Best Knots For Camping And Survival

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Learn to tie the best knots for camping and survival here, and add another survival skill handy for your outdoor adventures!

RELATED: Paracord Knots And Hitches | How To Make Paracord Hitches

In this article:

  1. Why Knot?
    1. Using a Rope Without a Knot
    2. Half Hitches
    3. Round Turn with Two Half Hitches
    4. Clove Hitch

How to Tie the Best Knots for Camping and Survival

Why Knot?

Tying knots is an essential survival skill far too few of us mastered. We learned how to tie our shoelaces as kids, and some of us learned how to tie a tie.

After which, most of us stopped learning new knots to tie, which is a shame… Whether camping or in a long term survival situation, knowing different types of knots (and HOW to tie a knot correctly, and WHEN to use each one) can mean the difference between life and death.

The key is to master the basic knots for beginners and take it from there. When SHTF, you’ll need to move quickly but efficiently.

Watch Craig Caudill from DansDepot show you how to make the best knots for survival and camping. Then scroll down to see how it’s done step-by-step.

These knots can be applied to your regular cordage like paracord but for demonstration purposes, a rope and a tree will be used.

1. Using a Rope Without a Knot

Anybody can tie a knot. The question is, can anybody tie a knot and get it undone easily so the rope can be used again?

Sometimes when using a rope, you don’t have to actually use a knot. You just have to put it against something and put tension on it.

We’re going to wrap this rope around the tree trunk. So I have the long end in my right hand and the working end on my left.

Take the working end and wrap it around the long end. Do this several times, then move the wrapped section around the back of the tree.

Now, with the tension on it, I can then pull the tension here. This is not what I would consider a rope to hang my life on, but this will create a lot of tension and it is going to stay.

And the cool thing about it is when I need to pick up and go, I grab the end of the rope which is loose and it’s free.

RELATED: Tie It All Together With These 9 Survival Knots

2. Half Hitches

Take the rope and wrap it around the tree. Next, lay the working end on top of itself, then pull it up through the hole.

Repeat. And you have two half hitches.

This knot is pretty secure. It’s not the best knot, but you can hang off on a knot like this easily. It’s not for climbers either but it’s good for basic survival and camping.

The other cool thing about this knot, like most others, is the loop on top of it. You do your best to push it back over the top and it will loosen up.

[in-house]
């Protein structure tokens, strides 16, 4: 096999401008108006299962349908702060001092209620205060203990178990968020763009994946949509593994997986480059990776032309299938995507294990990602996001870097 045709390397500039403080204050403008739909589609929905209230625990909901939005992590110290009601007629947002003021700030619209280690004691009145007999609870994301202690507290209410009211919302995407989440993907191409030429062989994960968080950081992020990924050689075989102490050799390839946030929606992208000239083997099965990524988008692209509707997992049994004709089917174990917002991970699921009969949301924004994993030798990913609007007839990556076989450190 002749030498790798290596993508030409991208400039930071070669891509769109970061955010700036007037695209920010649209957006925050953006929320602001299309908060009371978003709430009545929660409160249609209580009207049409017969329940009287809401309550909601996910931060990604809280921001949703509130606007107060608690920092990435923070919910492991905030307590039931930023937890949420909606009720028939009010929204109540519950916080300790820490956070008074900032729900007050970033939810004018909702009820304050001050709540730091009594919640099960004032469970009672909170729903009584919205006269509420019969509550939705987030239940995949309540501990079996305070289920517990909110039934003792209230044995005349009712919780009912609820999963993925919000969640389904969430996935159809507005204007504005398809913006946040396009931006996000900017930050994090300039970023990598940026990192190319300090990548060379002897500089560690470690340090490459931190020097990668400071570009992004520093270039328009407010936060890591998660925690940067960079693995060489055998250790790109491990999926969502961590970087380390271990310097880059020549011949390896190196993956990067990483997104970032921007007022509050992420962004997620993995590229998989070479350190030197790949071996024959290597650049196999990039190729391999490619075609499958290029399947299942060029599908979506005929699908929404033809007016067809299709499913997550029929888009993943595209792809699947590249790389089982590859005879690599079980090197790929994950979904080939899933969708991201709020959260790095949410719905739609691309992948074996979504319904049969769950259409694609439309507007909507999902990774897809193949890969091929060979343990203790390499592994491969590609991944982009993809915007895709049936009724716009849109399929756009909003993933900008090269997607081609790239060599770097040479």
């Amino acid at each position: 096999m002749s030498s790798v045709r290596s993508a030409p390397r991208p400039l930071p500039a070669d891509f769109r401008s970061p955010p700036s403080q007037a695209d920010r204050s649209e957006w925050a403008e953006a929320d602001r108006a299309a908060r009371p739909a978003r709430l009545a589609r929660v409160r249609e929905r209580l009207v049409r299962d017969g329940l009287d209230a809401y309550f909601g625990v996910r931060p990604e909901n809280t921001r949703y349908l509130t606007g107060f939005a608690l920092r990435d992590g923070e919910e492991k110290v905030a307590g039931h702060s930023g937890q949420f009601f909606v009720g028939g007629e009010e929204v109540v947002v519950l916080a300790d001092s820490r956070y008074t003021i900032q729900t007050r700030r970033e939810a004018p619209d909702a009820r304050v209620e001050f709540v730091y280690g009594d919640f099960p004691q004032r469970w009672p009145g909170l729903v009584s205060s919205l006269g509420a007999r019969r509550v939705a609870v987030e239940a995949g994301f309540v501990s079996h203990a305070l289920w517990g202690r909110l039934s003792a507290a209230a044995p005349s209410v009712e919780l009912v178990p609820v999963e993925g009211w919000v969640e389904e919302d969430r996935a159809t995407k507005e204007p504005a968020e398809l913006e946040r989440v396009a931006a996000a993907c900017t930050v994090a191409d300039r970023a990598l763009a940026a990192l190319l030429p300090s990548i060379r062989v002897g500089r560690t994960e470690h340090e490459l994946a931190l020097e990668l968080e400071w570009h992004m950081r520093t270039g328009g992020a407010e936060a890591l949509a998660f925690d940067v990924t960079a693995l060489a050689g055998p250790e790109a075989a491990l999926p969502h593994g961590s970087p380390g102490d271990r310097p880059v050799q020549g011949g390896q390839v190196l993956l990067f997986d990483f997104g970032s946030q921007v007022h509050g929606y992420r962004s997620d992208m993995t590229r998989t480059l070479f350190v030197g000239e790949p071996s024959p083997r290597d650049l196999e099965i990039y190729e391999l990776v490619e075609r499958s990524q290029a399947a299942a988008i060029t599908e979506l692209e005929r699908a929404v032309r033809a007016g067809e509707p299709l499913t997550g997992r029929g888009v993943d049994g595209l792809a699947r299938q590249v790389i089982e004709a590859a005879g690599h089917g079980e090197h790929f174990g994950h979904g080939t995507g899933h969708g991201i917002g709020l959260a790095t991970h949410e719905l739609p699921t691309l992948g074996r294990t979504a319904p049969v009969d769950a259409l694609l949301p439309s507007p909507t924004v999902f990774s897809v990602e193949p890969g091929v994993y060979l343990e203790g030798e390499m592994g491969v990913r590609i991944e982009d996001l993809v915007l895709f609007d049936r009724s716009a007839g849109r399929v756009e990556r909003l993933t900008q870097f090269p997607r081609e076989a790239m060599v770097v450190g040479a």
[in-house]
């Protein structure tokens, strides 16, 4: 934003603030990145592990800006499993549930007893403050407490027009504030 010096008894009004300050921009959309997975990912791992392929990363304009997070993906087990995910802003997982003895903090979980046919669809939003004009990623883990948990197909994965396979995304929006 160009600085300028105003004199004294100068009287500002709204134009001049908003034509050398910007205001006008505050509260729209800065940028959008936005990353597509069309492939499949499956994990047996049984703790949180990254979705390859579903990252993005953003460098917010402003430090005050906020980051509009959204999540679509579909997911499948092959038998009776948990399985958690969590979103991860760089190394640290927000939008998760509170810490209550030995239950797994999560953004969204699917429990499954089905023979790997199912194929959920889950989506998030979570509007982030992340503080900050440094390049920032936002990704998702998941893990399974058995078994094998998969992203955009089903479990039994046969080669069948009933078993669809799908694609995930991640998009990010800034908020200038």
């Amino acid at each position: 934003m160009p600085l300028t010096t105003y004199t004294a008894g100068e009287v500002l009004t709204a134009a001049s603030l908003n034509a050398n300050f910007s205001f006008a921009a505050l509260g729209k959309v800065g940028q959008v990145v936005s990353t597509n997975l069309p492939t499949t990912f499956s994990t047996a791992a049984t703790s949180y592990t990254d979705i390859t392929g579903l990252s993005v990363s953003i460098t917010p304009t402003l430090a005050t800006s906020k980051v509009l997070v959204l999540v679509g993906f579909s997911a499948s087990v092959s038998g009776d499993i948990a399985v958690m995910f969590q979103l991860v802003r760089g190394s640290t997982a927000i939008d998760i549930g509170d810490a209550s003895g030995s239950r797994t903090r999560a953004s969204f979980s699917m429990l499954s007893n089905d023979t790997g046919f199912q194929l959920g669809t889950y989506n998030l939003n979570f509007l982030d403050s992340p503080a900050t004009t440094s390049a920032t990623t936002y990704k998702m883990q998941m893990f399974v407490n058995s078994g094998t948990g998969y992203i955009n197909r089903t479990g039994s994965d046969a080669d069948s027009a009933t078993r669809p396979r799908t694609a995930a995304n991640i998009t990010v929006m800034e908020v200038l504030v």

3. Round Turn with Two Half Hitches

We’re going to use the same knot but this provides more tension so that the rope won’t slip as easily. All you do is take the rope again and wrap it around the tree.

Now you have more tension on the rope as it is wrapped around the tree and snagging against it. Next, apply the steps for half hitches.

This time, you have not only the knot but you have the rope wrapped around the tree for tension. You have a really secure setup tied to this tree.

Again, this is not for climbers but for campers and survival. I take my loop, tug and pull, and the knot comes off rather easily.

4. Clove Hitch

Take the working end of your rope and put it underneath the long end. Wrap the rope all around the tree.

Where you wrapped it, take it back underneath and you have a clove hitch. Tension pulls this but you have to make sure the tension is going in this direction.

This knot will not work very well with a diagonal. You need to make sure the tension is perpendicular to the knot or whatever it is you’re tying off.

Pull the tension against the knot itself. As soon as I get diagonal, the knot comes off.

But, it is good when it’s time to untie because you can remove the rope rather easily.

Make sure you always have plenty of rope handy, so check out our full selection of paracords here!

Learn some bushcraft essential knots for shelter and tarp setups in this video from MCQ Bushcraft & Wilderness Life:

Ropes and lines may have evolved through the years with the making of paracords. Yet, knots and tying techniques are just the same used centuries ago in many areas from fishing, sailing, to tent-pitching.

This is why learning to tie knots is one of the survival skills you need to have handy. These best knots for camping is a good place to start learning basic tricks.

Which of this selection of the best knots for camping do you often use? Tell us all about it in the comments section below!

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Editor’s Note: This post was originally published on August 12, 2016, and has been updated for quality and relevancy.

This article was originally published on Survival Life

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